State Pays Parents To Move Kids to Private Schools

Melissa Reyes, Staff Writer

David Lopez, a pastor at Canyon Hills Church, and his wife Lillian Lopez, were upset with public schools and are currently working on getting a statewide ballot which promises any public school student who exits the public school system and goes into either a charter school or is home schooled $14,000 annually to be spent in either private education or put towards college funding. In order for it to even be qualified for the November 2022 statewide ballot they would need 1 million signatures.  

Lopez and her husband were inspired to help with “The Education Freedom Act” that they were both asked to participate in because of the public school education system and what they are teaching their students. Lopez states, “There was just a certain curriculum or certain study that was gonna get ready to get implemented and so it kind of fueled the fire under me to go and check it out and pretty much how it was gonna affect my daughter and their studies and so when I found out what it was it just kind of…for me because I am a Christian and I am a believer. I just don’t feel that certain topics should be discussed within a teacher-student relationship in class. I think there’s just certain topics and certain things that should be life topics I want to say that should be discussed at home with parents.” 

Students here at Ridgeview have mixed emotions hearing about this soon-to-be law, some may argue that this is too much of a boost to those students while others don’t pay much attention to it and go back to their daily lives. 

After being asked how she felt about the situation regarding David and Lillian Lopez’s goal of making this a new state-wide law, classmate Alexis Salinas states she was, “Slightly offended because in a public school I would have to deal with whatever college tuition I have and just because they switched they get money doesn’t really make sense.” 

Some think that if this statewide law were to be passed our students would feel like they wouldn’t have as much of a chance when it comes to academics than a charter or home schooled student.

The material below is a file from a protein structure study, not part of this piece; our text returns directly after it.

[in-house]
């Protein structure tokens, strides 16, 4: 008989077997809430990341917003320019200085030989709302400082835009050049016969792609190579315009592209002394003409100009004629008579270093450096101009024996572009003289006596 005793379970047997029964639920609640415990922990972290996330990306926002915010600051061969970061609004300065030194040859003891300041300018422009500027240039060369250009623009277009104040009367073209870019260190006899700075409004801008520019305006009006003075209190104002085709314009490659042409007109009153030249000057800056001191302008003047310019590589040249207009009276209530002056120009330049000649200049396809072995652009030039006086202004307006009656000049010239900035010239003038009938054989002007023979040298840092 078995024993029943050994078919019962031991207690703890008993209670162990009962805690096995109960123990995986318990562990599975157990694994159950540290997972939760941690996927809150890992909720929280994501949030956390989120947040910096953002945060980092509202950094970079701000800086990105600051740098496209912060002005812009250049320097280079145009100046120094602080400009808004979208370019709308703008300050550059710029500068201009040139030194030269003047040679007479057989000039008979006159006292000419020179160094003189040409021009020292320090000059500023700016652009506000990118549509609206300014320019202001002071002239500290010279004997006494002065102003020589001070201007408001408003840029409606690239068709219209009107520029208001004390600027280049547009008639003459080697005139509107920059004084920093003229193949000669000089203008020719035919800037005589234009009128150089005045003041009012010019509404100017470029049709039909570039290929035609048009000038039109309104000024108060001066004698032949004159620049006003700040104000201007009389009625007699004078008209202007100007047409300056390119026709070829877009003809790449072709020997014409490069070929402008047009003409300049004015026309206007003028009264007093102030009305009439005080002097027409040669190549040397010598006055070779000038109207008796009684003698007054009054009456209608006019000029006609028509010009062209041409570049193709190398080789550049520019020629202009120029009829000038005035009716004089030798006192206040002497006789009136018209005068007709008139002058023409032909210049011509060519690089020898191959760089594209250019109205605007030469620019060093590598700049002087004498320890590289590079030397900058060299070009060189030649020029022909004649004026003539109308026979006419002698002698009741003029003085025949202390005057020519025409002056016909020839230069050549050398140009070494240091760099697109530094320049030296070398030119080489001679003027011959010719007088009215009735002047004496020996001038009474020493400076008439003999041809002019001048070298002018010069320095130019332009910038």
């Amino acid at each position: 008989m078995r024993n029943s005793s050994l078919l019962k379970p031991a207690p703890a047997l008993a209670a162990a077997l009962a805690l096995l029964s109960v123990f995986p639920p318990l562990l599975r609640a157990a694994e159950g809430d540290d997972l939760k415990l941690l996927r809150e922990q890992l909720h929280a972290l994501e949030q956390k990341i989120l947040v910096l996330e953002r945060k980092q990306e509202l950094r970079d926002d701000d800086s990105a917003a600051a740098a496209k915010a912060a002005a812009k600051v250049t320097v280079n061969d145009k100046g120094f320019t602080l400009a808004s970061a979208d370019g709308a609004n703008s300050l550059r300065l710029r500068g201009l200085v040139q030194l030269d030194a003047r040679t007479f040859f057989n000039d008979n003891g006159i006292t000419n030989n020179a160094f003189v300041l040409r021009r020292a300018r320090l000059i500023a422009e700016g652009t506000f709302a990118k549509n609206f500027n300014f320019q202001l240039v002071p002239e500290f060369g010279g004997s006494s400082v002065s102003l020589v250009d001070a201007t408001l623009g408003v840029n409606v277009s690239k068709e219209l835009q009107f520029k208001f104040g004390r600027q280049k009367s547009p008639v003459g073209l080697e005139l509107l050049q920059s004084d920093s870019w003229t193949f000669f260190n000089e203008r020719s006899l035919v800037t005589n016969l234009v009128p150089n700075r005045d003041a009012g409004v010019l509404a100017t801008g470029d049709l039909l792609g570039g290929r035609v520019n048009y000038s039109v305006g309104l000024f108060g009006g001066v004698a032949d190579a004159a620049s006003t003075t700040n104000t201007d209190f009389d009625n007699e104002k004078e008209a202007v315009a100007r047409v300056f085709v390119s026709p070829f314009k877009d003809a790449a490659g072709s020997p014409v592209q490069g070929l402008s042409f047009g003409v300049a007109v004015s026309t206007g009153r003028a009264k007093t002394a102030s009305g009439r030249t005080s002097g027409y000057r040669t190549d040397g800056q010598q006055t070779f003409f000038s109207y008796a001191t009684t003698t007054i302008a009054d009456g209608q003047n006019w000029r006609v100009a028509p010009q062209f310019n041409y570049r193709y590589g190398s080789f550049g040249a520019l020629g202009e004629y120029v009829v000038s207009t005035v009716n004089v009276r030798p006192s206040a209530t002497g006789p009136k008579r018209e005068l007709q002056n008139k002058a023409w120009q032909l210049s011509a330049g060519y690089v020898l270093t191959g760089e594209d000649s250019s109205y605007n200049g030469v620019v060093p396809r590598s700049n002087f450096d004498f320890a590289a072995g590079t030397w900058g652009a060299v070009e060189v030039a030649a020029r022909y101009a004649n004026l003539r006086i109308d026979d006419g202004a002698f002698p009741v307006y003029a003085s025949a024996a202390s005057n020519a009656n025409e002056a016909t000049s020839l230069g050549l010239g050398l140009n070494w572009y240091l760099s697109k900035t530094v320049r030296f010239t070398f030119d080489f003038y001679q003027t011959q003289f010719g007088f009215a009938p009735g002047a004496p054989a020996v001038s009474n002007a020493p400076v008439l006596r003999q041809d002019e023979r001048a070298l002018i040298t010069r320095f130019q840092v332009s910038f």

Kiya Lopez, 11th grade, states, “I would say yes”. Salinas states, “In some ways yes, they get more specified teachers, like the teachers get to know them better and their education can be more targeted to them since the teachers would get paid to be more connected with the students.” 

Mrs. Lopez talks about her opinion of whether or not the funding should be lowered, higher, or just the right amount. “I think it’s perfect right now as it is, the good thing is the $14,000 is a yearly thing, so every beginning of the year the child will automatically get $14,000 dollars but anything that is left from let’s say the first year going into the next year is gonna automatically roll over.” 

Students are constantly at war when the debate comes to school funding, some say the school needs to fund more of their departments that aren’t sports while others argue that the school is doing the best they can with what they were given from the government. Considering that public and charter schools are similar in many ways when it comes to education, should they be funded almost the same amount? 

Here’s what Salinas had to say, “Yes in the sense that- it depends on the number of students at each school and what each school needs but if for some reason there is a charter school that has the exact same status and number of students then they should be unless it’s one where the parents pay then that’s up to them.”